Carolyn is the best wakeboarder in the crowd. She's been goading me to keep trying it. But I was a miserable failure the one time I tried snowboarding, and I've never learned to ski downhill, nor waterski. For these reasons, I don't regard myself as the most qualified candidate, but as it turns out wakeboarding is not all that hard. Only three sessions and I'm already getting up on the board reliably and having a reasonably good time. The muscle aches afterward aren't that bad, either.
OK, let all those who say I am never pictured in the blog, be silent! Here I am, sporting a fine "farmer's tan" and attempting a fancy trick that I call "DON'T FALL DOWN". This is about the limit of my abilities on the wakeboard at present, and even this trick fails from time to time. But it's still fun, and I'll probably try again. Maybe with practice I'll be able to do some wakeboarding on Lake Mead (NV) or Roosevelt Lake (AZ) next winter.
You might wonder, with us parked so long this summer, "Is this full-timing?" Why, yes, it is. See, the definition of "Airstreaming" or "full-timing" is up to you. Most full-timers I have met have long ago come to realize that it's not all just travel. Sometimes the best use of the RV is to stop somewhere special, near family or friends, and stay a while. We'll be traveling again in three weeks, but in the meantime I'm glad we are stopped here to enjoy the fruits of Vermont's summer.
We've reached the peak of summer here in Vermont. Today the temperature soared to the mid-90s, which is just about as hot as it ever gets here. For the record, it was warmer here today than it was in Tucson, and certainly more humid.
With this weather there's only one thing to do: head to the water. Even with all three Fantastic Vents running, the interior of the Airstream got warm. Rather than seal it up with the air conditioning running, I joined Eleanor and Emma at the town pool during the "open swim" period in the afternoon. Emma taught me how to dive properly, and then we had a competition with some other kids to see who was the fastest at swimming from one side of the deep end to the other.
I am starting to see that she will soon be a better swimmer than me, so I may drop in for post-swim class lessons from her more often. I'll need to practice to stay up with her.
Now we are experiencing the full host of summer activities. For example, Eleanor has been sucked into the vortex known as Harry Potter. After watching all five movies and hearing my father and I discussing the events of Book 7, she has finally decided to read the series from start to finish. She started the first book last night and will probably finish it tonight. That's more of a testament to the enjoyable readability of the book than to her reading speed. Clearly, another Harry Potter addict has been created.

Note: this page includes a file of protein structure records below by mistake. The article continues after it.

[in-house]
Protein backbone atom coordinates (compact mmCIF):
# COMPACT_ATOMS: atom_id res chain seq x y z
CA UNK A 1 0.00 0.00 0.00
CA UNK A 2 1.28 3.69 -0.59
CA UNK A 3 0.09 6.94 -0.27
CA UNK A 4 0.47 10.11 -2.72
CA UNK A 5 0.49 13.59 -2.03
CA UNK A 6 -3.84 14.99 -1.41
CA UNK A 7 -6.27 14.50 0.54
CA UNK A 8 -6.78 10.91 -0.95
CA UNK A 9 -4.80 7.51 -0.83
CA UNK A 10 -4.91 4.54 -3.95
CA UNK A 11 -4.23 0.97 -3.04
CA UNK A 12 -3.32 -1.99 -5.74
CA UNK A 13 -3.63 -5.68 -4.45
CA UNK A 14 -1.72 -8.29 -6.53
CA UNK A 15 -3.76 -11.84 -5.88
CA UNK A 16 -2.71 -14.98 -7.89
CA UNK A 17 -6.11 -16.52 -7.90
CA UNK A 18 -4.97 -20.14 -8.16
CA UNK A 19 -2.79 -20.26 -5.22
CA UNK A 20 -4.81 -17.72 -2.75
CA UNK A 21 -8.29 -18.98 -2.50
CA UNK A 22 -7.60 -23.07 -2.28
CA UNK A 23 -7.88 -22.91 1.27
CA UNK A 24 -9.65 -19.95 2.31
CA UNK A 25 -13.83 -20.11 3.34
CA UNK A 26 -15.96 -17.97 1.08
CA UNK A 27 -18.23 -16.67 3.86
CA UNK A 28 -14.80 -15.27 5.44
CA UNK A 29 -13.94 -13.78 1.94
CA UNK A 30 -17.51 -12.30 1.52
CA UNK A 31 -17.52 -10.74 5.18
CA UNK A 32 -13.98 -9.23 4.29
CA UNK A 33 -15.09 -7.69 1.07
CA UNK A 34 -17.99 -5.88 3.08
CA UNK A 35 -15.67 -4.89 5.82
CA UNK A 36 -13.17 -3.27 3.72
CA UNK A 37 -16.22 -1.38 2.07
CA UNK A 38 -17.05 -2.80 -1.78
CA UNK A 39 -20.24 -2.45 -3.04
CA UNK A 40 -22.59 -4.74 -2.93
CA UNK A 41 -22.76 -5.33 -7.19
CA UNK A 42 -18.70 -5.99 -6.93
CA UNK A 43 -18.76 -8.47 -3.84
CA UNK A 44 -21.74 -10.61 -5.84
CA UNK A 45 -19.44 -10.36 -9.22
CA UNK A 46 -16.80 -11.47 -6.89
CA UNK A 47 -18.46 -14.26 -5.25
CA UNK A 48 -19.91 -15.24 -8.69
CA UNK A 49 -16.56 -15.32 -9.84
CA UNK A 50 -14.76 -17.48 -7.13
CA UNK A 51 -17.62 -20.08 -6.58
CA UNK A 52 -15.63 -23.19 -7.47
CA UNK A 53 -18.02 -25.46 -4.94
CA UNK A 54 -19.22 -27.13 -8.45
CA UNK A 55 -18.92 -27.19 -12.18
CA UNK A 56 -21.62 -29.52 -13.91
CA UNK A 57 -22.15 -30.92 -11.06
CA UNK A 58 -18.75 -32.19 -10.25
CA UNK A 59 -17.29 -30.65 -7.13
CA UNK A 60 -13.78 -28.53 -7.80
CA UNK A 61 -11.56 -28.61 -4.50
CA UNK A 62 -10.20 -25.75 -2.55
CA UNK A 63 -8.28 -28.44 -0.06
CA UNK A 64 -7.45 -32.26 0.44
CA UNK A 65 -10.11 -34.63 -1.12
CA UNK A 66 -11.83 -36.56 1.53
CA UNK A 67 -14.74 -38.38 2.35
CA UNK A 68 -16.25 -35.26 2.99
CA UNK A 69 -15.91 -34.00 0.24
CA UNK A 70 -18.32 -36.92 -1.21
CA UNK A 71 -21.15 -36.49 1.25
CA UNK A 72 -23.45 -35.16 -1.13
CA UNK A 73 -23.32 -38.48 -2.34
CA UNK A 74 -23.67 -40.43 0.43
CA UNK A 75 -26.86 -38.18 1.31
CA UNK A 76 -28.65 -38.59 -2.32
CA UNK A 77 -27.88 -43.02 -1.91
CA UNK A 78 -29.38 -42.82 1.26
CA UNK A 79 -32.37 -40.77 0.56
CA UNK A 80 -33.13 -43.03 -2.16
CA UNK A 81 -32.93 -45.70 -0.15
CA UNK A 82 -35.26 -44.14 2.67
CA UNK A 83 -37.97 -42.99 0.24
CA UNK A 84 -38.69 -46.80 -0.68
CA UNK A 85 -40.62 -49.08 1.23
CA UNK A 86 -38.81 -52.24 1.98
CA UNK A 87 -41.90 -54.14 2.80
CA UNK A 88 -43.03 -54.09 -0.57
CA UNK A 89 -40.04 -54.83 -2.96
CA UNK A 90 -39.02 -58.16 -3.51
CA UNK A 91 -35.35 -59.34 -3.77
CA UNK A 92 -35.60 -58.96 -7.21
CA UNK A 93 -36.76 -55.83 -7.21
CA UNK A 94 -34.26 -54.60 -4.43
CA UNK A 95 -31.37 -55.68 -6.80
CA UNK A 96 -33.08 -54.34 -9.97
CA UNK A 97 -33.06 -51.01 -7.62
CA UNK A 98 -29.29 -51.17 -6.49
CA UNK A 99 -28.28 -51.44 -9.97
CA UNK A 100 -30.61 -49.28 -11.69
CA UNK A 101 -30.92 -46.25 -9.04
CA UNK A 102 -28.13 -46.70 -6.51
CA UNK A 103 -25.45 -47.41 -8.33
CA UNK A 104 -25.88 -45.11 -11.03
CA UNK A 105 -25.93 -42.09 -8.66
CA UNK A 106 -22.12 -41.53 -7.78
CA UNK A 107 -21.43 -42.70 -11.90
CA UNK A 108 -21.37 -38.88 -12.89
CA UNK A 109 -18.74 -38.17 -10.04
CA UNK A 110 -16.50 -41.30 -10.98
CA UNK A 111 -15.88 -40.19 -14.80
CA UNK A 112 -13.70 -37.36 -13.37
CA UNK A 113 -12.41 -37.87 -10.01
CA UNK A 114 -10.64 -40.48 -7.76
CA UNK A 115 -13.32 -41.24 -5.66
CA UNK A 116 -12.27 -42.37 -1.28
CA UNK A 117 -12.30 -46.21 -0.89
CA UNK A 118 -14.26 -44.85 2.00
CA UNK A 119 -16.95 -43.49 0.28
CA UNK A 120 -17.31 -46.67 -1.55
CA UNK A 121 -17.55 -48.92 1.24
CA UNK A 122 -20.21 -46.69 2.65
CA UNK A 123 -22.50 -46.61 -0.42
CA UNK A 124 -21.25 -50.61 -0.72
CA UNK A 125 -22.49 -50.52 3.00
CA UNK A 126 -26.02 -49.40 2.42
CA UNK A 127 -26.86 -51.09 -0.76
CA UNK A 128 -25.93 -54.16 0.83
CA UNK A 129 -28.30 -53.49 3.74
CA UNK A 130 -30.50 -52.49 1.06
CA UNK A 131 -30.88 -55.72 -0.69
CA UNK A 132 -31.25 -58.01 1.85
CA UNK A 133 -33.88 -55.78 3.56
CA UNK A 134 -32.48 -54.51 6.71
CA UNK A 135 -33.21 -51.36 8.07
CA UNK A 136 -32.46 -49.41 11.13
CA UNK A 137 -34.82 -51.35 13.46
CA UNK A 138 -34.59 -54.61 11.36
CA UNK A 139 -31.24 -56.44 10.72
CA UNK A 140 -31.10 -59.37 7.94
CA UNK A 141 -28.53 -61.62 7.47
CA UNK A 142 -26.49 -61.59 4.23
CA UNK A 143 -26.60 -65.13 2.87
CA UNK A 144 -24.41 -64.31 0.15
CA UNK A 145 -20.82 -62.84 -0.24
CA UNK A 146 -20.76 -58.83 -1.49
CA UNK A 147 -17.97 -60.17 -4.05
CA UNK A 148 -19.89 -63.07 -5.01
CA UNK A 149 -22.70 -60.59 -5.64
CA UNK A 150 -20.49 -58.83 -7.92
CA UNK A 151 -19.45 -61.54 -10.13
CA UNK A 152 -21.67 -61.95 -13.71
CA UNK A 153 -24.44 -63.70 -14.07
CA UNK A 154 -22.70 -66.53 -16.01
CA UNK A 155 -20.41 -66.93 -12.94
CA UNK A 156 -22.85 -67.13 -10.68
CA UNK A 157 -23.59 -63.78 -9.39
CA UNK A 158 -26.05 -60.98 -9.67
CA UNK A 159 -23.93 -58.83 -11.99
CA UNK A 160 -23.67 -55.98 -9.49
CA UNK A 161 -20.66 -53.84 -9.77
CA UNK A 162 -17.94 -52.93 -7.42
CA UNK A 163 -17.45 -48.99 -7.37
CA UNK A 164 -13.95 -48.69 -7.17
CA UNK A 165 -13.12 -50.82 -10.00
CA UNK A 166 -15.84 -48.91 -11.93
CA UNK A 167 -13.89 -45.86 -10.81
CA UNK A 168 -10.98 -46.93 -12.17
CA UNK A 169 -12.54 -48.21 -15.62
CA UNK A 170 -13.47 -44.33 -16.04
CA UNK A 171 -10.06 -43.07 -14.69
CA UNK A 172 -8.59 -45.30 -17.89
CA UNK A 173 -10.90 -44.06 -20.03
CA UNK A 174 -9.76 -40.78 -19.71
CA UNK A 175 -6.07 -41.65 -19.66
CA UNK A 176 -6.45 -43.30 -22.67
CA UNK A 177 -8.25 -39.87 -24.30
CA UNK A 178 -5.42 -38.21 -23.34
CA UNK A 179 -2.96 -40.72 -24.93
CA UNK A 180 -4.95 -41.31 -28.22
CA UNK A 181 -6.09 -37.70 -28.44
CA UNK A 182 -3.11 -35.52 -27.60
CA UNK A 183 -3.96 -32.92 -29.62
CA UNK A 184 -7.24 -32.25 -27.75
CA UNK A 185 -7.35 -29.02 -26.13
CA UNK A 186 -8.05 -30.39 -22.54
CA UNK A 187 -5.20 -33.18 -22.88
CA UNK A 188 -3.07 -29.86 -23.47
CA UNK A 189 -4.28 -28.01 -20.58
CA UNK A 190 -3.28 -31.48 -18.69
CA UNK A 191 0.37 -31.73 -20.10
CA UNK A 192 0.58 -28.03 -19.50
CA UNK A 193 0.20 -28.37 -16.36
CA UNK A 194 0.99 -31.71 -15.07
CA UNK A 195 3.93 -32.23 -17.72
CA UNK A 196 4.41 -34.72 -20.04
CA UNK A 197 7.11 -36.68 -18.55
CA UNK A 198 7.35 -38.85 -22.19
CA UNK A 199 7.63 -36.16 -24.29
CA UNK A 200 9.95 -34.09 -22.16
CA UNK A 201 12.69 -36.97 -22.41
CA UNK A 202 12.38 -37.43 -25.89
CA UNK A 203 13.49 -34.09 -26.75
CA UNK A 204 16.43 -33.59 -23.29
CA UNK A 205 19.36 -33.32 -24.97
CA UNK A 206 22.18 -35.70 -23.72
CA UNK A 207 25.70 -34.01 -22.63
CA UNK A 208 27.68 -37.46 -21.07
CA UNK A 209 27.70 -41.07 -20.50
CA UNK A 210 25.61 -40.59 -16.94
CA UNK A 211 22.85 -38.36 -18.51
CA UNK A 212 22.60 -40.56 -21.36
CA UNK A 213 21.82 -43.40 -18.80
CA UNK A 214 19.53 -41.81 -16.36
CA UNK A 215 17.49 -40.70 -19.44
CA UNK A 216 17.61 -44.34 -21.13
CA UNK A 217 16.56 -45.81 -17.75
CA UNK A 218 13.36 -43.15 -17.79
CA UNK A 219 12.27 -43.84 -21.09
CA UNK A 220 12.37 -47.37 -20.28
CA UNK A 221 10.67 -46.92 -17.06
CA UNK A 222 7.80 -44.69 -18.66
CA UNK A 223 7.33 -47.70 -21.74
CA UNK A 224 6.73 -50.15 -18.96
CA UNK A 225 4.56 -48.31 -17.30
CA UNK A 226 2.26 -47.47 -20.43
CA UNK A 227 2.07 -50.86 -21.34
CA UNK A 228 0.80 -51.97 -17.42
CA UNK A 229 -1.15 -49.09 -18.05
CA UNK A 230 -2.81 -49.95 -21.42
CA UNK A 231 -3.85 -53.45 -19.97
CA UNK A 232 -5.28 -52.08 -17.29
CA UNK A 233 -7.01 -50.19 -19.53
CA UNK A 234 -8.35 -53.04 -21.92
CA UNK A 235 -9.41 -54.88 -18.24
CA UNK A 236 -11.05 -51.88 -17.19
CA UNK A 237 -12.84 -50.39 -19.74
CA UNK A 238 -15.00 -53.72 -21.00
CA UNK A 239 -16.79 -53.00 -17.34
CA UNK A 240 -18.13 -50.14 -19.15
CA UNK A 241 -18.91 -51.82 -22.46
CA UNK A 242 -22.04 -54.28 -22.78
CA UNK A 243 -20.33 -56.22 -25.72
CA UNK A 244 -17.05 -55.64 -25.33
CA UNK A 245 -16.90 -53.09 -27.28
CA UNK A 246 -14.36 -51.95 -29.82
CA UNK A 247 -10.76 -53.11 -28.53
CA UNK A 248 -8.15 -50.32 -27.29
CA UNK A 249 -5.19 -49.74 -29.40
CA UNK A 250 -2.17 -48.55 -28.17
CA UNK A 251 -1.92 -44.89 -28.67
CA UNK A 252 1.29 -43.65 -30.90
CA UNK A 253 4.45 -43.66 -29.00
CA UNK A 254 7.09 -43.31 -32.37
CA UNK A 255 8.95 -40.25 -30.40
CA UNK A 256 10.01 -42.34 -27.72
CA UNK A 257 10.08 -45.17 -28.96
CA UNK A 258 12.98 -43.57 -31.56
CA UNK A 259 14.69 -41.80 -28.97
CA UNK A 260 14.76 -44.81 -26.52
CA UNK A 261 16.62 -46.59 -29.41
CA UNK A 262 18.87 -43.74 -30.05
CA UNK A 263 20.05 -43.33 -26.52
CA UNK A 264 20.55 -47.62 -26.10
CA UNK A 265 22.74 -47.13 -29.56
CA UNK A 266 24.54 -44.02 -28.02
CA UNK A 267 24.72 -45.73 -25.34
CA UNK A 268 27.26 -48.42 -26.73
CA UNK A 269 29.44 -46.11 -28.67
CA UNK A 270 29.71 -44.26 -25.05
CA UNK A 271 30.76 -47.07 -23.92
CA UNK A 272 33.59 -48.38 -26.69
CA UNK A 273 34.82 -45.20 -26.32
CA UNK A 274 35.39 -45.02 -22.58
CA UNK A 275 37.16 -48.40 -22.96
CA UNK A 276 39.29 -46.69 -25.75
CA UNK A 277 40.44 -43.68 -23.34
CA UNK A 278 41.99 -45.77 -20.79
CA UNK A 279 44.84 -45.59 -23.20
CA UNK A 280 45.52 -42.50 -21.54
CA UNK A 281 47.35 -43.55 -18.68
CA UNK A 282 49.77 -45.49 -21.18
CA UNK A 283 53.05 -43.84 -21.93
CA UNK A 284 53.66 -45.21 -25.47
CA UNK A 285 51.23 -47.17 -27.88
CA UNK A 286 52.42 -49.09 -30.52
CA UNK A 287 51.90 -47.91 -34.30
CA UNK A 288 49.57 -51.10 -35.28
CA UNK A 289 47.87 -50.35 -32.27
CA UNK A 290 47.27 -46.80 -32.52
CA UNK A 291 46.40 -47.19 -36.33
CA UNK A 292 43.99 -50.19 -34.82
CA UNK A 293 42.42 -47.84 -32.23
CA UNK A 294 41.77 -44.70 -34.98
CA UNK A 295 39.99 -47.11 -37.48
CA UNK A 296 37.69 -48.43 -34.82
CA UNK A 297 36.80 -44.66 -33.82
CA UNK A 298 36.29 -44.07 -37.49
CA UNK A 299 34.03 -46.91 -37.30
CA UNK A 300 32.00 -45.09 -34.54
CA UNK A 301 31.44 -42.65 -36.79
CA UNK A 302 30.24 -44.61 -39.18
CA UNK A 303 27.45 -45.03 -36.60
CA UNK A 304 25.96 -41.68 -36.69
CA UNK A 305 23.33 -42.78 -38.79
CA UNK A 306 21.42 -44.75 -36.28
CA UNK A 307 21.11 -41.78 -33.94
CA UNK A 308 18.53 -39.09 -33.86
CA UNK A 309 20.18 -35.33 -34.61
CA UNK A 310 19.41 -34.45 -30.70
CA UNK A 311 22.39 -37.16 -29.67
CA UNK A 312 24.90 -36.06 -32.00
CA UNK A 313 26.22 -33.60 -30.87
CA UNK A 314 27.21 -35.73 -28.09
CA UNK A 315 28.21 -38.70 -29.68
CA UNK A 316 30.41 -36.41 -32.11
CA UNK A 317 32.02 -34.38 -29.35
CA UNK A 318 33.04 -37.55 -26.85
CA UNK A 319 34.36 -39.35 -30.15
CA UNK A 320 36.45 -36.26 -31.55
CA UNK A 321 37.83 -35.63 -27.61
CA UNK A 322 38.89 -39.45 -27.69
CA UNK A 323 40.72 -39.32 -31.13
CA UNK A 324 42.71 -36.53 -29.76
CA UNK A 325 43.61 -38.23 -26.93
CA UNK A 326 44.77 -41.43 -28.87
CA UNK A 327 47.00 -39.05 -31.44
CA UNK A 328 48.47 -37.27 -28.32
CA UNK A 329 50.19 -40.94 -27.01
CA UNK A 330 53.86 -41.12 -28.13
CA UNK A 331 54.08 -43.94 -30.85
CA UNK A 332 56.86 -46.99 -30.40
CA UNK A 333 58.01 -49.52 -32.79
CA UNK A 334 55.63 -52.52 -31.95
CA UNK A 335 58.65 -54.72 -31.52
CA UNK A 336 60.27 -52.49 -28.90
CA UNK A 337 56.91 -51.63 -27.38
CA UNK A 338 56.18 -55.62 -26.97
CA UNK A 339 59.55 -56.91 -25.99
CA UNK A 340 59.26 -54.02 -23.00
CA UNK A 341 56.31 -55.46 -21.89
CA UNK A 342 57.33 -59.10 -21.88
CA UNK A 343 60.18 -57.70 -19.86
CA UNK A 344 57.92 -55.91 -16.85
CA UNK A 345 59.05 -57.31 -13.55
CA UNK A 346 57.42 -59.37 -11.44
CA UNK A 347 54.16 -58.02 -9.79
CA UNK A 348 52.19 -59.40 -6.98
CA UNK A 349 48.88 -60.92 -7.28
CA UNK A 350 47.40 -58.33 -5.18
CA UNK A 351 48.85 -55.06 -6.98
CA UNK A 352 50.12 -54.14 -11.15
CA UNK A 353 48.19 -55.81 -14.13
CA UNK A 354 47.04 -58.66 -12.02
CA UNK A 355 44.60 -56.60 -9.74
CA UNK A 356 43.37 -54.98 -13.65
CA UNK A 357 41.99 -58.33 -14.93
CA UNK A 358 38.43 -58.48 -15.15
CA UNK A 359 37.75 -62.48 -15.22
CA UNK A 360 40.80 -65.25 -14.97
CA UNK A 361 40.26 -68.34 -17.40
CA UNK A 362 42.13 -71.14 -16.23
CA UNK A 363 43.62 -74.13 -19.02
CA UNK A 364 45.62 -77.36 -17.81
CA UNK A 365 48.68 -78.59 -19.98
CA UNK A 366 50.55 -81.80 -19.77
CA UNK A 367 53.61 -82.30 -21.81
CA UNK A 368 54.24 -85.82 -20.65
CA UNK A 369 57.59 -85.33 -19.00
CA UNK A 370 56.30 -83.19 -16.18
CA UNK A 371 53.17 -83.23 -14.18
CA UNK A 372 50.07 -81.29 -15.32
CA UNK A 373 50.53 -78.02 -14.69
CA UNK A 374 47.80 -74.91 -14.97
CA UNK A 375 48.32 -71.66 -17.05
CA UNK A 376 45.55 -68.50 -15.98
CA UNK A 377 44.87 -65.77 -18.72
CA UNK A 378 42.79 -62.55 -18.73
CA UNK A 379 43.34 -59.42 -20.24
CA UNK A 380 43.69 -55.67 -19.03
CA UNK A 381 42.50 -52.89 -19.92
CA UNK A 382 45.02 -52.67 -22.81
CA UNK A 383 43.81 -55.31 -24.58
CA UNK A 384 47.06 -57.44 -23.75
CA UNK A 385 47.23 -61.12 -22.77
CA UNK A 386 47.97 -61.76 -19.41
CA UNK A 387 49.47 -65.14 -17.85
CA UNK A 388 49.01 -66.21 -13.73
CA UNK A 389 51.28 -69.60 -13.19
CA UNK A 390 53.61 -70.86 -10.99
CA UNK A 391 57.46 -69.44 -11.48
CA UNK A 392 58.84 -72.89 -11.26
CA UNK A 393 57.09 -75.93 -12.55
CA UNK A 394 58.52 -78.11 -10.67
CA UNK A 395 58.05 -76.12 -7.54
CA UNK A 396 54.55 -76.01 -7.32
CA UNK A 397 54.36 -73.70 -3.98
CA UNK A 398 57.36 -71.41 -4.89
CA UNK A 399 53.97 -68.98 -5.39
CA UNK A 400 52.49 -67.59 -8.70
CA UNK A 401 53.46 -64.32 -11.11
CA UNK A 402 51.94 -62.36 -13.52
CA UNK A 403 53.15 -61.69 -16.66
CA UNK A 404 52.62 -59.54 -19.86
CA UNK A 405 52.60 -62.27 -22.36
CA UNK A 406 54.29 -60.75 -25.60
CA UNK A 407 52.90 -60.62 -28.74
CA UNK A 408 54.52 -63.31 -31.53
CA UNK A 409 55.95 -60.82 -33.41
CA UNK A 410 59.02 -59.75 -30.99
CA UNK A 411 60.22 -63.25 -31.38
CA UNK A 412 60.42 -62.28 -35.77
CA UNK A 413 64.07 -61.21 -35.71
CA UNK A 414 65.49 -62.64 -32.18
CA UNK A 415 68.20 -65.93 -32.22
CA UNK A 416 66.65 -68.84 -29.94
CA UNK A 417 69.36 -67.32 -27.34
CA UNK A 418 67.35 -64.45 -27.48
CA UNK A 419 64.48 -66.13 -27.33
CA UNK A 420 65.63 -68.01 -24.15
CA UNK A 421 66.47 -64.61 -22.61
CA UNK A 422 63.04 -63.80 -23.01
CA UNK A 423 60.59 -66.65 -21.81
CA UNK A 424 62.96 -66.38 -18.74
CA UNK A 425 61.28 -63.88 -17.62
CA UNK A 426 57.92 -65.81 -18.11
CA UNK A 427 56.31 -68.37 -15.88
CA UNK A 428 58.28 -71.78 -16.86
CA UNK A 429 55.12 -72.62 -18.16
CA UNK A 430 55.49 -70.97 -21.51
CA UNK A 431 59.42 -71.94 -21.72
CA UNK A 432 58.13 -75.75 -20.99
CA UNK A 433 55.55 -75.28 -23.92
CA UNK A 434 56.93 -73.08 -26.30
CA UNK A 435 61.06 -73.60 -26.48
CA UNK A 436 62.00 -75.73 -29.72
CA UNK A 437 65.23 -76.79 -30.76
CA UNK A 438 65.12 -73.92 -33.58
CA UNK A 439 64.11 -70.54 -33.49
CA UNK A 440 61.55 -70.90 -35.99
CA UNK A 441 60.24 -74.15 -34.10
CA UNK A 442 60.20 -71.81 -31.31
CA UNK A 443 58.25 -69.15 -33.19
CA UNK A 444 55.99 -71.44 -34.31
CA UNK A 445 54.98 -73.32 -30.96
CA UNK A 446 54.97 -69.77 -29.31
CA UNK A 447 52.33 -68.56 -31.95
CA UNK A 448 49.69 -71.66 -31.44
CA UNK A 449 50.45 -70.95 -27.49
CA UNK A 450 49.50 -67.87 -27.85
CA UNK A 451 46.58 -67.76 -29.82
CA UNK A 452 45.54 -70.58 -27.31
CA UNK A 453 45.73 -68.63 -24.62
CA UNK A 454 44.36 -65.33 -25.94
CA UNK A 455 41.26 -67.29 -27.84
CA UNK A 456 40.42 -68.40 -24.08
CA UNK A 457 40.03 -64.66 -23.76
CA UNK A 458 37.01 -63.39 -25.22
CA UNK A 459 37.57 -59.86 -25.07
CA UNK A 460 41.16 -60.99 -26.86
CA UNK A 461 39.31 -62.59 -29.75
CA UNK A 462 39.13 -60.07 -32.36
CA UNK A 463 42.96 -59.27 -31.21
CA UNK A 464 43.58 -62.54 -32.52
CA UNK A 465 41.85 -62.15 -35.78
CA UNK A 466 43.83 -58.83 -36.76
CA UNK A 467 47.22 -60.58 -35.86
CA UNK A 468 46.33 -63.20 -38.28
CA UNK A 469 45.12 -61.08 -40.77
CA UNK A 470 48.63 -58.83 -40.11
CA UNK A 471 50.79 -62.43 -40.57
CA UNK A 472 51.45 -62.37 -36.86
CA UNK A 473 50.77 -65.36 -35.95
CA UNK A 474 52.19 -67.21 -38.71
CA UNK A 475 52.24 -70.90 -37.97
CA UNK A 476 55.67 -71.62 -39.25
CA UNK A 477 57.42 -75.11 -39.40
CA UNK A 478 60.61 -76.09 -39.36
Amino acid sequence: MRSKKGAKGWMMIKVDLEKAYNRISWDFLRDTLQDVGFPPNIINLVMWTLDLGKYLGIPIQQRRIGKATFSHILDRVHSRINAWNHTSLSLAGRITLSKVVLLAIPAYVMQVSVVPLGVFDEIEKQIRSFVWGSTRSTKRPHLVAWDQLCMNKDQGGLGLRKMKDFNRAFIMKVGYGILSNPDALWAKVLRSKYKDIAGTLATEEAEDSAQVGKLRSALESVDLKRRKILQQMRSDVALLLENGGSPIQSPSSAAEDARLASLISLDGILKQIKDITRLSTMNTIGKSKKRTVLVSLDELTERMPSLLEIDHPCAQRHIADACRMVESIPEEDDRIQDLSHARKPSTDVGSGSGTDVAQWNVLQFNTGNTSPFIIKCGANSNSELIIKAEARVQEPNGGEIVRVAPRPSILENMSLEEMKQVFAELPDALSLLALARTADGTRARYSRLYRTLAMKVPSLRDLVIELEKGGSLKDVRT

I finished Book 7 within 48 hours of receiving it. For a while there I was having fun teasing my father, who was choosing to savor it more slowly, with spoilers that I made up. "I'm just amazed that Snape turned out to be Harry's real father!" "Wow, can you believe that the Weaslys all become Dark wizards?" "McGonagle and Hagrid get married? Didn't see that coming!" That kind of thing. Unfortunately he didn't fall for any of those. But I can try again with Eleanor later ...
Another summer activity: This evening I was cajoled into trying wakeboarding again. The last time I tried, about a week ago, I crashed three times and ingested half a quart of lake water through my nose. Like teasing my Dad about Harry Potter, this is all considered part of the fun. So today I tried again, and did much better. But wow, can I feel it now, in the muscles of my legs, arms, and lower back. My 44th birthday is coming up in a couple of weeks and I'm starting to feel like it. Will I have to take Advil every time I want to do something fun from now on?
And finally, we are approaching an annual ritual that defines August to me. I have to make the big decision of what sort of birthday cake I want. I ask for no presents, but Eleanor does always make me whatever dessert I can describe. That's a bonus worth ten presents, and it gives her an interesting challenge. In the past she has made some incredible things, so each year I take some time, flip through a few cookbooks, and have serious long talks with Eleanor about the birthday cake/pie/exotic creation. It's worth thinking about.
One year, long before we started Airstreaming, the birthday dessert was a sort of hazelnut butter cream and raspberry torte that was indescribably good. There were salted and sugar glazed nuts on it, as I recall. It was so good that I would take a minute to slowly let each bite dissolve in my mouth. The best part was that it sounded awful and nobody liked it as much as I, so for once I got leftovers to take home. We froze it and ate pieces of it months later during the dark cold winter. I still remember the butter cream melting in my mouth and it makes me hungry all over again. Now there's a dessert!